Sang Ly and her husband Ki Lin are pickers at the dump, scavenging recyclables to sell to earn a meager living for themselves and their chronically ill son, Nisay. They live in a one room cardboard hut with only a tarp for a door. For this they must pay rent to the Rent Collector, a miserable, drunken old woman. At some point Sang Ly learns that the Rent C 4.

She begs her to teach her to read, so she can make life better for herself and her family. Thus starts a remarkable journey for both women. Their lives become enriched through literacy and literature, as Sopeap passes her knowledge to Sang. Many of the characters in the book are actual people. Their photos are in the back of the book. The author was inspired to write this book after his son did a documentary on the Stung Meanchey and Sang Ly and her family.

But their sunny dispositions are in direct contrast to the miserable conditions in which they live. The dump almost becomes another character in the story. The story is at its best when Sang and Sopeap are discussing books.

In this case, since Sang lives at a dump, anything that can transport her somewhere else and bring beauty into her life is desperately needed. The book is beautifully written and flows well. You definitely get a feel for life at the dump, and although the ending has a fairy tale quality to it, it is very satisfying.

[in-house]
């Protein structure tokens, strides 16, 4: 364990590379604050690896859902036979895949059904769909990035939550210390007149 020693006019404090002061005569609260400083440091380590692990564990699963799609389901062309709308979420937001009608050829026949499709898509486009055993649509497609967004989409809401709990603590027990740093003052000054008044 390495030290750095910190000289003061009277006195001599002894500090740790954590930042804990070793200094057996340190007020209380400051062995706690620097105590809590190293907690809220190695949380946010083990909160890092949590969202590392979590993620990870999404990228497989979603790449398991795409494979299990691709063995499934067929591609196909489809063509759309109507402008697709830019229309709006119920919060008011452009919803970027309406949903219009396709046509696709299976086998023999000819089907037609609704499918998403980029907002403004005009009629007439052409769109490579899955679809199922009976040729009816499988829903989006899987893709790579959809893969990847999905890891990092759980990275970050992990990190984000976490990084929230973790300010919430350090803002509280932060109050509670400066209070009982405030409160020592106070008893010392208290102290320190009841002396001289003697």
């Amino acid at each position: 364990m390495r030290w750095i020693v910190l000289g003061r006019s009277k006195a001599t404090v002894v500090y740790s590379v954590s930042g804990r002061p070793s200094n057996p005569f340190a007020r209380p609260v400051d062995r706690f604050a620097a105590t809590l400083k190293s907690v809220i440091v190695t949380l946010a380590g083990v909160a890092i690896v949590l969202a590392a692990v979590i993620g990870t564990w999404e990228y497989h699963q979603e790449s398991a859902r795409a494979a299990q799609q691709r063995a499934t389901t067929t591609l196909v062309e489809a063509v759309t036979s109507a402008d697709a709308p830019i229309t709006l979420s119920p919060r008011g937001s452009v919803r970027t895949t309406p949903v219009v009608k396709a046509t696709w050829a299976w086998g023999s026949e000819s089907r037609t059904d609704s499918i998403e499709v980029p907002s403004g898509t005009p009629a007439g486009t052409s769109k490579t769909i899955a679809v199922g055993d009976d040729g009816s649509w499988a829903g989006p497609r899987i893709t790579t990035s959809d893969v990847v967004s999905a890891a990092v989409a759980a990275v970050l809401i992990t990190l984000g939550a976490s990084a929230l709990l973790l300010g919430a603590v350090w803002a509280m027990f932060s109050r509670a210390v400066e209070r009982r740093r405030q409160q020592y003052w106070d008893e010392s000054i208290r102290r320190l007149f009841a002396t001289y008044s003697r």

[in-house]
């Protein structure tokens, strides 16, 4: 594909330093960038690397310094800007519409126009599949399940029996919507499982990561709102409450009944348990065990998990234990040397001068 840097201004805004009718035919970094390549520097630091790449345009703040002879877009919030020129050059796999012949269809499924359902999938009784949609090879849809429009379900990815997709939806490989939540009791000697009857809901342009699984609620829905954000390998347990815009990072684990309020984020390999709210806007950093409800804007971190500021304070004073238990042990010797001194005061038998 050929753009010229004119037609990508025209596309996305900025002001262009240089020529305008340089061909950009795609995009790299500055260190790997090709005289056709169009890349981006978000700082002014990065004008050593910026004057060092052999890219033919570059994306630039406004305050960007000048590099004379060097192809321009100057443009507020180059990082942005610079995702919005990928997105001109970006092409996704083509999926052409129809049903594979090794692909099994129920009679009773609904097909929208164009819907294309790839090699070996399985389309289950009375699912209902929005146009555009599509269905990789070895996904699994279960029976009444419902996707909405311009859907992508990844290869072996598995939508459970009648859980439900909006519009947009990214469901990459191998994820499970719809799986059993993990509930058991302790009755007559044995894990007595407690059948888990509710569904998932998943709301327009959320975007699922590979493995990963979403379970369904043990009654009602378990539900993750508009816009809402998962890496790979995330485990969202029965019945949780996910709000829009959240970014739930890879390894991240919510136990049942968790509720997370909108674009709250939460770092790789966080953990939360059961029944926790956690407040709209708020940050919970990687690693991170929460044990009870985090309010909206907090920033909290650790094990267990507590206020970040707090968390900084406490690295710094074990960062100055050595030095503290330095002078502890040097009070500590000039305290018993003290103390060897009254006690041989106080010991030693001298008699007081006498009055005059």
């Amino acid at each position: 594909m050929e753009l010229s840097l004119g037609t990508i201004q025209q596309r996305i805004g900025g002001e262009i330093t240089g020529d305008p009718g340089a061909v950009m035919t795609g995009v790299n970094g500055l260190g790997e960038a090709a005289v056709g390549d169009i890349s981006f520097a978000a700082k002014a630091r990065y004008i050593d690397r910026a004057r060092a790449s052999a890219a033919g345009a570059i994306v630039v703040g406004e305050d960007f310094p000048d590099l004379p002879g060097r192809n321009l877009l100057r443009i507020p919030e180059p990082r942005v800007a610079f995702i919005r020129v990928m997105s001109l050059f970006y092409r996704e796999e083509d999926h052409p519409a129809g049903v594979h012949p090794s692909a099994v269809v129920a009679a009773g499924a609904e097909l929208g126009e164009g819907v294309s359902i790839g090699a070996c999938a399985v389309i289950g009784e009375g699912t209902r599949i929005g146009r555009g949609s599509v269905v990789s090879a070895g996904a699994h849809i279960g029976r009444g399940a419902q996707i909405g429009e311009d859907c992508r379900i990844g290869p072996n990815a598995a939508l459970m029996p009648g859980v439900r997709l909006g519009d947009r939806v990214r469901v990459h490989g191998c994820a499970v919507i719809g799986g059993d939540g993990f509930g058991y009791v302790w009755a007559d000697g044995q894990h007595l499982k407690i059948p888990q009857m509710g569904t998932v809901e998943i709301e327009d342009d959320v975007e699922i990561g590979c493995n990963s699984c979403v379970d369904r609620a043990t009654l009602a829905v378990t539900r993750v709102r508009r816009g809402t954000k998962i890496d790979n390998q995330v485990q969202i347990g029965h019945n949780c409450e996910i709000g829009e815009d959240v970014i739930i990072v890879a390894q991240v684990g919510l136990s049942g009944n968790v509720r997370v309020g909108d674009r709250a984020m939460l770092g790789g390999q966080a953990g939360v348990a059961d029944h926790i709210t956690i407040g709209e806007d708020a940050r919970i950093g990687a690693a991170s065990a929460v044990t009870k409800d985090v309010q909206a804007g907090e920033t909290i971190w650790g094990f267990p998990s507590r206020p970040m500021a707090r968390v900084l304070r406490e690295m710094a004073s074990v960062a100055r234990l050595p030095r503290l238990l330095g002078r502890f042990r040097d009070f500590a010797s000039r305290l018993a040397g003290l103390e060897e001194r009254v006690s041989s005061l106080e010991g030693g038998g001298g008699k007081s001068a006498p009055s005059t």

A definite recommend. View all 6 comments. Oct 17, Lynne rated it it was amazing. A beautiful story about love and war and literature and healing.

So thought-provoking! Wonderful book club selection!!! Highly recommend this book to all my Goodreads friends! May 10, Antoinette rated it liked it. This book has me conflicted. On the one hand I loved the message the book was delivering A feel good story about the redemptive power of reading. Books and stories connect people.

We readers all know that. That message came across loud and clear. I loved how books and stories were characters in their own right. This book read like a fairy tale not necessarily a good thing – much like the Cambodian version of Cinderella which was one of the stories told in the book. The story revolves 3.

The story revolves around Sang Ly and her family living by a dump in Cambodia. They earn money by scavenging for materials that can be sold. Sang Ly feels that learning to read would be their ticket out. The trouble though was that her voice did not ring true to me- she sounded more American than Cambodian.